Pages

Saturday, 5 May 2018

reggie - readable regular expressions in Python

Regular Expressions are powerful but they can be hard to tame.

There’s an old programmer’s joke:

A programmer has a problem, and she decides to use regular expressions.

Now she has two problems.
Unless you use regular expressions regularly (sorry for the awful pun!), they can be

  • Hard to read
  • Hard to write
  • Hard to debug
reggie makes regular expressions readable and easy to use.

I've used regular expressions for a number of projects over the years, but the idea for reggie came about a decade ago.

I was working on a project where we had to parse CDRs (Call Detail Records). These are text files that Telecommunication Service Providers use to identify calls and other services billable to their customers.

The CDRs we received were CSV files with a complex format and we decided to use regexes (Regular Expressions) to verify and interpret them.

We liked regexes, but they were less popular with our business analysts. The BAs were happy with our Java code, but they found the regexes much less readable.

Nat Pryce and I came up with a simple DSL (Domain Specific Language) which we used to describe and then analyse the CDRs. That made it much easier for our BAs and Testers to understand our code, and developers joining the team mastered the code quickly.

The Java syntax was a bit messy, though. These days I do most of my development in Python or APL, and a couple of years ago I realised that Python's syntax would allow a much cleaner implementation, which I called reggie.

It's been useful for several projects, and I decided to share it. You can now use reggie for your own work; it's available on GitHub.

A simple example


Here's the solution to a classic problem, converting variants of North American telephone numbers to international format.

(The code is in the examples directory).

from reggie.core import *

d3 = digit + digit + digit
d4 = d3 + digit
international = name(optional(escape('+1')),'i')
area = optional(osp + lp + name(d3,'area') + rp)
local = osp + name(d3,'exchange') + dash + name(d4,'number')
number = international + area + local


def convert(text, area_default='123'):
    matched = match(number, text)
    if matched is None:
        return None
    default(matched, 'i','+1')
    default(matched, 'area', area_default)
    return '{i} {area} {exchange} {number}'.format(**matched)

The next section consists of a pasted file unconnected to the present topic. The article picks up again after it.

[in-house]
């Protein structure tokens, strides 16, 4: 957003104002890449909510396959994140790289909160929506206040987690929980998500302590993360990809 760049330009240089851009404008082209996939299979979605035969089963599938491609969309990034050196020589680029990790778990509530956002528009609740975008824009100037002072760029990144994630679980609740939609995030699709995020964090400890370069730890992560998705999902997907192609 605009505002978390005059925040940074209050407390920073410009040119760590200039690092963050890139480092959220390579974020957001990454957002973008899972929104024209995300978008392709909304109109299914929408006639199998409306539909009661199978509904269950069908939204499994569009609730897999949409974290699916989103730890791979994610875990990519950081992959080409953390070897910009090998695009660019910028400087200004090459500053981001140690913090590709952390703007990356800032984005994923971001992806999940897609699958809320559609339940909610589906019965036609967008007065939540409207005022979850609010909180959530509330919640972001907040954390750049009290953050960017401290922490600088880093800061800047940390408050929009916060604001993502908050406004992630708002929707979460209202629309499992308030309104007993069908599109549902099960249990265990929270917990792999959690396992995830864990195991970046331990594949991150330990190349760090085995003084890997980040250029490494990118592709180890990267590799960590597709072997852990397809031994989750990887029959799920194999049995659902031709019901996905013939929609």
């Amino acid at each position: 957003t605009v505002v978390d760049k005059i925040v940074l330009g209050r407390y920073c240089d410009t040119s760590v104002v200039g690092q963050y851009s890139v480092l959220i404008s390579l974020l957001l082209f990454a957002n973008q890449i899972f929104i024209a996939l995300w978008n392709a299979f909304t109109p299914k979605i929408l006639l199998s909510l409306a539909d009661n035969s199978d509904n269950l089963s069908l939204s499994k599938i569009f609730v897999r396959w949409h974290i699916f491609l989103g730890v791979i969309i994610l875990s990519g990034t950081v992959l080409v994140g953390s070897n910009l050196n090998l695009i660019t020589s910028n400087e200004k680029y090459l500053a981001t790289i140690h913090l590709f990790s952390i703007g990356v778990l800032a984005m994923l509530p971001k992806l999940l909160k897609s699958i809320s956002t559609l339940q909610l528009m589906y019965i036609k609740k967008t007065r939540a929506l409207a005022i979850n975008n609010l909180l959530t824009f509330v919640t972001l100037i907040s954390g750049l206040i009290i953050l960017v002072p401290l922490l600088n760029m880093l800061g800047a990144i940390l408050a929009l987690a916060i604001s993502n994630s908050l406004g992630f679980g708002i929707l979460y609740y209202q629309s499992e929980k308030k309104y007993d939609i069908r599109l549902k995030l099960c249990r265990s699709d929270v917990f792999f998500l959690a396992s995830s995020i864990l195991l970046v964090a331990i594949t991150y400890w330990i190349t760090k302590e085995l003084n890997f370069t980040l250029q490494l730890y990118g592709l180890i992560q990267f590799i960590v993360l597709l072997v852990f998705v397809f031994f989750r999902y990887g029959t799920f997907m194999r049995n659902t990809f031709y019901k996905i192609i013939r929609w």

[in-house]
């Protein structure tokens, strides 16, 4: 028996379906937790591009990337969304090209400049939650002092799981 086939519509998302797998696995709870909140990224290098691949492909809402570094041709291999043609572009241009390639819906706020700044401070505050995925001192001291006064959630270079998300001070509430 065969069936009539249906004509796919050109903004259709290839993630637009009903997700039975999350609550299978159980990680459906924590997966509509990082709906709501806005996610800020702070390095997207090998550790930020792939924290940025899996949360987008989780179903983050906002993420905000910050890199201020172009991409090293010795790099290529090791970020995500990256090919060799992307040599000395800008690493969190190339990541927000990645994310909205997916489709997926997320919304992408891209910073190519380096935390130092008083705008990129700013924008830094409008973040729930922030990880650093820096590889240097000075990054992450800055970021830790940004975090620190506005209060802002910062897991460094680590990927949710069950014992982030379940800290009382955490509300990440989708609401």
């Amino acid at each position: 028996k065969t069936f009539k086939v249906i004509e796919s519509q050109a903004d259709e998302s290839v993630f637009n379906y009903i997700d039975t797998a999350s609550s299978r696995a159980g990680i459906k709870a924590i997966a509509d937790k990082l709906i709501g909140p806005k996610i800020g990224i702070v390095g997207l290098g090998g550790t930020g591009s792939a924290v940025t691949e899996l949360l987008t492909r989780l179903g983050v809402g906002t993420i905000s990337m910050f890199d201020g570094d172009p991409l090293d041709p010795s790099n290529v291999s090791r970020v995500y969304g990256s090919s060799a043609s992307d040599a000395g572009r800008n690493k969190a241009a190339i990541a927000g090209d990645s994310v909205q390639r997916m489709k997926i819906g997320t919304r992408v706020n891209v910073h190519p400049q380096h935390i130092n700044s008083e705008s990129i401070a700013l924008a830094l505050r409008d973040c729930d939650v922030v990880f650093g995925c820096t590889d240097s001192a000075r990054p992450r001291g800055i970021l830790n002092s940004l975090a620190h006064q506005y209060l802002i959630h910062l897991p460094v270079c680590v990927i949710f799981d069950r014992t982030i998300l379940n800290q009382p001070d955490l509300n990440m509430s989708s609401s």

print(convert('(123) 345-2192'))
print(convert('345-2192'))
print(convert('+1 (123) 345-2192'))
Here's the output:

+1 123 345 2192
+1 123 345 2192
+1 123 345 2192

A CDR Example


The next example is inspired by the original Java-based project.

Here's a simplified example of the format of CDRs (Call Data Records) for UK Land Lines and a raw regex (ugh) that could be used to parse it.

Type, Caller,        Called,        Date,       Time,       Duration, Call Class
N,    +448000077938, +441603761827, 09/08/2015, 07:00:12,   2,
N,    +448450347920, +441383626902, 27/08/2015, 23:53:15,   146,
V,    +441633614985, +441633435179, 27/08/2015, 18:36:14,   50,
V,    +441733360100, +441733925173, 12/08/2015, 02:49:24,   78,
V,    +442074958968, ,              05/08/2015, 08:01:11,   9,         CALLRETURN
D,    +441392517158, +447917840223, 22/08/2015, 10:14:39,   2,
V,    +441914801773, ,              18/08/2015, 17:29:50,   7,      ALARM CALL
Regex: (one long line, split for readability, not a pretty sight!)

(?P(N|V|D)),(?P\+[0-9]{12,15}),(?P(?:\+[0-9]{12,15})?)
(?P[0-9]{2,2}/[0-9]{2,2}/[0-9]{4,4}),(?P


For educational purposes, I've adapted the CDR specification/sample data from the official standard provided by FCS.

I've also omitted a lot of fields and inserted spaces to clarify the layout. The spaces are not present in a real file and the regex examples correctly assume there are no spaces in a real CDR.

Below it you can see the definition of the format using reggie.

from reggie.core import *

call_type = name(one_of('N','V','D'),'call_type')
number = plus + multiple(digit, 12, 15)
dd = multiple(digit, 2, 2)